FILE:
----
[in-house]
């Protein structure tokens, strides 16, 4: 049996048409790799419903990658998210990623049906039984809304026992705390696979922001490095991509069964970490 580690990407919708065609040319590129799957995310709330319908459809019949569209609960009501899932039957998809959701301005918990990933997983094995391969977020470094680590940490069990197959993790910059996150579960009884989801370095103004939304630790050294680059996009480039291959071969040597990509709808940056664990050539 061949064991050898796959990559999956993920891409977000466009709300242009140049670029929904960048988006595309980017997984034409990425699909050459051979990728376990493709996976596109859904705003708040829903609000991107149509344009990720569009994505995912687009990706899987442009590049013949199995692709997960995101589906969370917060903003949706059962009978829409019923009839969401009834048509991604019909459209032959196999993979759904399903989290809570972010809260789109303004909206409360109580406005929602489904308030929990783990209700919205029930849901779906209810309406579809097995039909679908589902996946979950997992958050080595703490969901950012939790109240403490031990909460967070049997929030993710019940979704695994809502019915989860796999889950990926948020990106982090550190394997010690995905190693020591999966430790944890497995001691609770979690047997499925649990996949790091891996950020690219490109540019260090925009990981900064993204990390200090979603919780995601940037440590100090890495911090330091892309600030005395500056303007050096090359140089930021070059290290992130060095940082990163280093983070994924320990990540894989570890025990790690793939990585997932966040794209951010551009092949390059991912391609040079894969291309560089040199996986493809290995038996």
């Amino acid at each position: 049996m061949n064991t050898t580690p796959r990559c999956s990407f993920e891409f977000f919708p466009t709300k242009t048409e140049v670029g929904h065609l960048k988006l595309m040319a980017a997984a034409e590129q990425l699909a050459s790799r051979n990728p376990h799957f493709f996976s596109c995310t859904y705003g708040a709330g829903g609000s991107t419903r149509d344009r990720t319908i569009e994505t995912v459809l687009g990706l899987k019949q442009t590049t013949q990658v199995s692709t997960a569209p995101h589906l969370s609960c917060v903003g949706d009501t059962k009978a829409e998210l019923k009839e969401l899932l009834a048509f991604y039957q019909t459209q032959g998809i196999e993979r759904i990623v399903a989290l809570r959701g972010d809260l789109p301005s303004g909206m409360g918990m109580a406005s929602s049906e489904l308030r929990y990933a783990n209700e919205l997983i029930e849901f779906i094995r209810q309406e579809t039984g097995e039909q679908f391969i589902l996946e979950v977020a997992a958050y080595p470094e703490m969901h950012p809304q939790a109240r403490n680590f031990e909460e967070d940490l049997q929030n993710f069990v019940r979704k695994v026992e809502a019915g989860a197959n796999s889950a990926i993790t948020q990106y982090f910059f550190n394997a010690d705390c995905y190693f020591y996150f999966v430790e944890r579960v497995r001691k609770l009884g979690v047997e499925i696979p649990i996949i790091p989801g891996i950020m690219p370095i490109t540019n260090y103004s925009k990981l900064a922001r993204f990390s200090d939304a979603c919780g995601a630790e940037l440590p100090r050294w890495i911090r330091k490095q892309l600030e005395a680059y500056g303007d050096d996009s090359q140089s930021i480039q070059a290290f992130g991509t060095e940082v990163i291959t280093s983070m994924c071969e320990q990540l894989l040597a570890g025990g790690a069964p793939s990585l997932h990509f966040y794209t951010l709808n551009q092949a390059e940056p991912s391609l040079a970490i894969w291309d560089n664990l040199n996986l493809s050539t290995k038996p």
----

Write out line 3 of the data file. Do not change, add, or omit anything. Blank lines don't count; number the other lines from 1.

């Amino acid at each position: 049996m061949n064991t050898t580690p796959r990559c999956s990407f993920e891409f977000f919708p466009t709300k242009t048409e140049v670029g929904h065609l960048k988006l595309m040319a980017a997984a034409e590129q990425l699909a050459s790799r051979n990728p376990h799957f493709f996976s596109c995310t859904y705003g708040a709330g829903g609000s991107t419903r149509d344009r990720t319908i569009e994505t995912v459809l687009g990706l899987k019949q442009t590049t013949q990658v199995s692709t997960a569209p995101h589906l969370s609960c917060v903003g949706d009501t059962k009978a829409e998210l019923k009839e969401l899932l009834a048509f991604y039957q019909t459209q032959g998809i196999e993979r759904i990623v399903a989290l809570r959701g972010d809260l789109p301005s303004g909206m409360g918990m109580a406005s929602s049906e489904l308030r929990y990933a783990n209700e919205l997983i029930e849901f779906i094995r209810q309406e579809t039984g097995e039909q679908f391969i589902l996946e979950v977020a997992a958050y080595p470094e703490m969901h950012p809304q939790a109240r403490n680590f031990e909460e967070d940490l049997q929030n993710f069990v019940r979704k695994v026992e809502a019915g989860a197959n796999s889950a990926i993790t948020q990106y982090f910059f550190n394997a010690d705390c995905y190693f020591y996150f999966v430790e944890r579960v497995r001691k609770l009884g979690v047997e499925i696979p649990i996949i790091p989801g891996i950020m690219p370095i490109t540019n260090y103004s925009k990981l900064a922001r993204f990390s200090d939304a979603c919780g995601a630790e940037l440590p100090r050294w890495i911090r330091k490095q892309l600030e005395a680059y500056g303007d050096d996009s090359q140089s930021i480039q070059a290290f992130g991509t060095e940082v990163i291959t280093s983070m994924c071969e320990q990540l894989l040597a570890g025990g790690a069964p793939s990585l997932h990509f966040y794209t951010l709808n551009q092949a390059e940056p991912s391609l040079a970490i894969w291309d560089n664990l040199n996986l493809s050539t290995k038996p």